Having more of something afterwards is hardly ever a negative thing. Even paid DLC, once the base game is 100% complete is never really a bad thing.

Now again, having a 100% of the promised features in a LT day one release is OF COURSE preferable, though might not be realistic. However, even if this happens, having extra stuff added though out the years (and so making it "fresh") is hardly a bad thing.
It's not a bad thing to add new stuff, it is a bad thing to postpone part of the game until later just because you can. I like when games are updated at least semi-regularly, it makes the game feel different when you know it's still an active game and not forgotten.

Originally with LT I was skeptical about Josh's whole "barebones at launch but more later" philosophy but it seems he's scrapped that one now and is going for gold.
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Re: What would you cut from v1 to accelerate its release?

#95
Black--Snow wrote:
Zanteogo wrote:
Black--Snow wrote:Feeling "fresh" is not something I care about at all. That's a really odd argument for promoting DLC because it's 250% subjective. X3 doesn't feel fresh to me at all, but I still happily play Albion Prelude with more enthusiasm than the 'fresher' X: rebirth.
Having more of something afterwards is hardly ever a negative thing. Even paid DLC, once the base game is 100% complete is never really a bad thing.

Now again, having a 100% of the promised features in a LT day one release is OF COURSE preferable, though might not be realistic. However, even if this happens, having extra stuff added though out the years (and so making it "fresh") is hardly a bad thing.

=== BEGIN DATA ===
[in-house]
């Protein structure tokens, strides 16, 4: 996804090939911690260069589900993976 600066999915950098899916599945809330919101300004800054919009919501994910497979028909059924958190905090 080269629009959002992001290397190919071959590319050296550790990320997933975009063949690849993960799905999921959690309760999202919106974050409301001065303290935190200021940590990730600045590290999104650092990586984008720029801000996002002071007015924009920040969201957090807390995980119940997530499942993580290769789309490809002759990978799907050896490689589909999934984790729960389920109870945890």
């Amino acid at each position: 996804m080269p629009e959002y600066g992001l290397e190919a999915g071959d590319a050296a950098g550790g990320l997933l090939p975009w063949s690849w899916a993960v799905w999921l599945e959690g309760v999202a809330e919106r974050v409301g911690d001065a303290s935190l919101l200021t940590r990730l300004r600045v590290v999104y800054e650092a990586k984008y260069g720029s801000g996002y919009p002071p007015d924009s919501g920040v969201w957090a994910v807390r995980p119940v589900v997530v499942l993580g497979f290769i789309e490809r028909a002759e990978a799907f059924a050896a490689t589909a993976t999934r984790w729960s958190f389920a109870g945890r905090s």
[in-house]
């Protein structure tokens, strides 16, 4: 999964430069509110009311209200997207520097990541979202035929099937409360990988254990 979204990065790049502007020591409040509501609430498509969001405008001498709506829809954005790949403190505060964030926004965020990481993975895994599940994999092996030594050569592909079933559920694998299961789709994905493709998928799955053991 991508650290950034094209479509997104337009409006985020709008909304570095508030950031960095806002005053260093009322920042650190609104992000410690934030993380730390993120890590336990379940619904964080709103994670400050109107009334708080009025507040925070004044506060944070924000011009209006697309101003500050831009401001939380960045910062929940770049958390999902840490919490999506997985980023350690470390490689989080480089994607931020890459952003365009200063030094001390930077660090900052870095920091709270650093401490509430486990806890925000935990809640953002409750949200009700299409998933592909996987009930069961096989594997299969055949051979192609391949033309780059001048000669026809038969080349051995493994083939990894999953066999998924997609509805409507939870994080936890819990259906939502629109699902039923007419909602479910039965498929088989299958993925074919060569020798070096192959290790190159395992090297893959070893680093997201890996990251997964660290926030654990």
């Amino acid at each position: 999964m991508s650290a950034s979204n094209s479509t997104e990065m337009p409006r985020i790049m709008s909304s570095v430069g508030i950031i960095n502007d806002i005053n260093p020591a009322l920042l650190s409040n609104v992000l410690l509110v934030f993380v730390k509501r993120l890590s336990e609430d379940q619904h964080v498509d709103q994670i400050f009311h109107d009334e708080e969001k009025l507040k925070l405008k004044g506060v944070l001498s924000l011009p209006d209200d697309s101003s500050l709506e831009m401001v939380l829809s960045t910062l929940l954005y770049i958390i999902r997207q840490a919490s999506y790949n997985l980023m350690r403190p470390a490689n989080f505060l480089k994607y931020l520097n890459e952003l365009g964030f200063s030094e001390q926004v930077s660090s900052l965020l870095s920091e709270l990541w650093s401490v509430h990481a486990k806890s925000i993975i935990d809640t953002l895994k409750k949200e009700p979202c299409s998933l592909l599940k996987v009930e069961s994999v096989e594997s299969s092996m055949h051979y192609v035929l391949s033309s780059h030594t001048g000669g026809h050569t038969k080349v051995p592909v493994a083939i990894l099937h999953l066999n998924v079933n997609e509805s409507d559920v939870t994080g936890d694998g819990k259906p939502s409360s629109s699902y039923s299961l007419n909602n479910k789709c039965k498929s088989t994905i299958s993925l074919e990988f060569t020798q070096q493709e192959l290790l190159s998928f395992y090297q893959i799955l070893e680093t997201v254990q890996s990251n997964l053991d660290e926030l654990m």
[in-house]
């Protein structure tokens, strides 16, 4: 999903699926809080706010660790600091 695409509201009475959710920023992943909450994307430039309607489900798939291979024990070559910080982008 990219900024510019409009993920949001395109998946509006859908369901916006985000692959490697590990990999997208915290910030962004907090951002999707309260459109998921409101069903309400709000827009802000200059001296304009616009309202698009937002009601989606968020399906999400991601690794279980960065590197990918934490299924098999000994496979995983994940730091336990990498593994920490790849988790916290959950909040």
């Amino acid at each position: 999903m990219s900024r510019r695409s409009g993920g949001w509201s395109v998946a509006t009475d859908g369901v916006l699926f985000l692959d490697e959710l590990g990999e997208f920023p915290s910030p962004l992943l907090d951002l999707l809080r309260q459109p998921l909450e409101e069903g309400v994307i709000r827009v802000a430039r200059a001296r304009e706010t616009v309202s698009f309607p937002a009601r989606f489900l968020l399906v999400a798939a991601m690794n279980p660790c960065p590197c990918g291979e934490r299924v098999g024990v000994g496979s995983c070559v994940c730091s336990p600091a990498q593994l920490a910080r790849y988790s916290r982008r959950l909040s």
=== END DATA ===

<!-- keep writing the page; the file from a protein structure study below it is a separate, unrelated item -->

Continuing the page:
It's not a bad thing to add new stuff, it is a bad thing to postpone part of the game until later just because you can. I like when games are updated at least semi-regularly, it makes the game feel different when you know it's still an active game and not forgotten.

Originally with LT I was skeptical about Josh's whole "barebones at launch but more later" philosophy but it seems he's scrapped that one now and is going for gold.
My understanding was that Josh was always planning to release a feature complete LT 1.0. Other than some not promised features like player faction control and players owning planets.

It was some of the members here who have recently sugggested that a feature complete LT 1.0 might not be realistic. Myself it was due to the last two years being almost all sideways development and knowing that the crowd funding money must be starting to get dry.
Last edited by Zanteogo on Mon Jan 30, 2017 2:07 pm, edited 1 time in total.
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Re: What would you cut from v1 to accelerate its release?

#96
Zanteogo wrote: